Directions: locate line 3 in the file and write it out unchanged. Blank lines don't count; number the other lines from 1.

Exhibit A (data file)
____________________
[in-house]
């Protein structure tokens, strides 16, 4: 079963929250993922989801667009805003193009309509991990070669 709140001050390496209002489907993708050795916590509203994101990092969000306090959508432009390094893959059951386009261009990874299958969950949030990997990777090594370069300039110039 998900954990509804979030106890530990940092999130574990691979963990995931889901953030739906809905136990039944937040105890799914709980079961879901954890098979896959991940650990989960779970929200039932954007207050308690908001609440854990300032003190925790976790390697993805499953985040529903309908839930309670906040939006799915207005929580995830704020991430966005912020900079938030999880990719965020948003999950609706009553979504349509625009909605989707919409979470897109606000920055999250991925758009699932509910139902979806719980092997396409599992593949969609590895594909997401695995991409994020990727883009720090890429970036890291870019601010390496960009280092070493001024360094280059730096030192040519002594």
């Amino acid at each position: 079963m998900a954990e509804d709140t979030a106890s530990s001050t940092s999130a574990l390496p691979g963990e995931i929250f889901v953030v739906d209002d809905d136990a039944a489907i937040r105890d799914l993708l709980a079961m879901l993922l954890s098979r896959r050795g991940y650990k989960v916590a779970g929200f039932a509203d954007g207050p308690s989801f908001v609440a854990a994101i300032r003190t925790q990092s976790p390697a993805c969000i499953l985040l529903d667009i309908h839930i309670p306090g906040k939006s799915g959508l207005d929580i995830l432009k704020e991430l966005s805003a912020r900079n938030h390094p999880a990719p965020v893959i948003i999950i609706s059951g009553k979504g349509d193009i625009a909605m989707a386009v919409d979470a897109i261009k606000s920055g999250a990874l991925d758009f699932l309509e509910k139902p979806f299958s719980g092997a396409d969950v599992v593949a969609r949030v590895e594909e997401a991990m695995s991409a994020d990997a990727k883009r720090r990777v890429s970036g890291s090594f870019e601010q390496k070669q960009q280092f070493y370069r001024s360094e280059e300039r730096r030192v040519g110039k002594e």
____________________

């Amino acid at each position: 079963m998900a954990e509804d709140t979030a106890s530990s001050t940092s999130a574990l390496p691979g963990e995931i929250f889901v953030v739906d209002d809905d136990a039944a489907i937040r105890d799914l993708l709980a079961m879901l993922l954890s098979r896959r050795g991940y650990k989960v916590a779970g929200f039932a509203d954007g207050p308690s989801f908001v609440a854990a994101i300032r003190t925790q990092s976790p390697a993805c969000i499953l985040l529903d667009i309908h839930i309670p306090g906040k939006s799915g959508l207005d929580i995830l432009k704020e991430l966005s805003a912020r900079n938030h390094p999880a990719p965020v893959i948003i999950i609706s059951g009553k979504g349509d193009i625009a909605m989707a386009v919409d979470a897109i261009k606000s920055g999250a990874l991925d758009f699932l309509e509910k139902p979806f299958s719980g092997a396409d969950v599992v593949a969609r949030v590895e594909e997401a991990m695995s991409a994020d990997a990727k883009r720090r990777v890429s970036g890291s090594f870019e601010q390496k070669q960009q280092f070493y370069r001024s360094e280059e300039r730096r030192v040519g110039k002594e």